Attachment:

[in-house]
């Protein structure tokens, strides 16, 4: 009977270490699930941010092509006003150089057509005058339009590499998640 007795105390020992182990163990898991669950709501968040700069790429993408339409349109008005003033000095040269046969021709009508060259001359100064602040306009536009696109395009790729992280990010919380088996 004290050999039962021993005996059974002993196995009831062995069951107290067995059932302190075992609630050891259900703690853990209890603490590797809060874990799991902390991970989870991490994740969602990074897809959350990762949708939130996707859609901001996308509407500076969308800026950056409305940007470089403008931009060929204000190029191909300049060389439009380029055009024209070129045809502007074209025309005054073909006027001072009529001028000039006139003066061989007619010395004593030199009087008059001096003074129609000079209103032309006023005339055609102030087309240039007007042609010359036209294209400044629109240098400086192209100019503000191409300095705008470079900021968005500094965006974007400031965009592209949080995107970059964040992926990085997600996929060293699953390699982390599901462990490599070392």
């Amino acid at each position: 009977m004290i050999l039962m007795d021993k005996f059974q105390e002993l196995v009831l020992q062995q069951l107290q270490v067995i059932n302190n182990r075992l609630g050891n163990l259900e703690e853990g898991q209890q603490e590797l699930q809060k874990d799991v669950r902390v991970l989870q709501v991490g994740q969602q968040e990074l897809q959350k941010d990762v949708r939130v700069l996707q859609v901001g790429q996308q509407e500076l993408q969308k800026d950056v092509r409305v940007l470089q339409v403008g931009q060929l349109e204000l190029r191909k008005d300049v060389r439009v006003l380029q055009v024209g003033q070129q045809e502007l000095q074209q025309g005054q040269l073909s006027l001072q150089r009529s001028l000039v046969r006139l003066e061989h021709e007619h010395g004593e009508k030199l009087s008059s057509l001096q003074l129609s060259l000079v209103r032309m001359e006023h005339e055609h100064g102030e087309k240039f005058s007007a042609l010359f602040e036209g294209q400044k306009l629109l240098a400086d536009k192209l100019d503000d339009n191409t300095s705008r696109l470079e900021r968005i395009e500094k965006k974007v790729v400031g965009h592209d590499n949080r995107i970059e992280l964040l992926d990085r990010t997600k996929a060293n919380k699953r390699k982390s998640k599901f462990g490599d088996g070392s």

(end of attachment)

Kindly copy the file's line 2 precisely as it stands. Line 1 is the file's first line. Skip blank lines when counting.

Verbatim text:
């Protein structure tokens, strides 16, 4: 009977270490699930941010092509006003150089057509005058339009590499998640 007795105390020992182990163990898991669950709501968040700069790429993408339409349109008005003033000095040269046969021709009508060259001359100064602040306009536009696109395009790729992280990010919380088996 004290050999039962021993005996059974002993196995009831062995069951107290067995059932302190075992609630050891259900703690853990209890603490590797809060874990799991902390991970989870991490994740969602990074897809959350990762949708939130996707859609901001996308509407500076969308800026950056409305940007470089403008931009060929204000190029191909300049060389439009380029055009024209070129045809502007074209025309005054073909006027001072009529001028000039006139003066061989007619010395004593030199009087008059001096003074129609000079209103032309006023005339055609102030087309240039007007042609010359036209294209400044629109240098400086192209100019503000191409300095705008470079900021968005500094965006974007400031965009592209949080995107970059964040992926990085997600996929060293699953390699982390599901462990490599070392």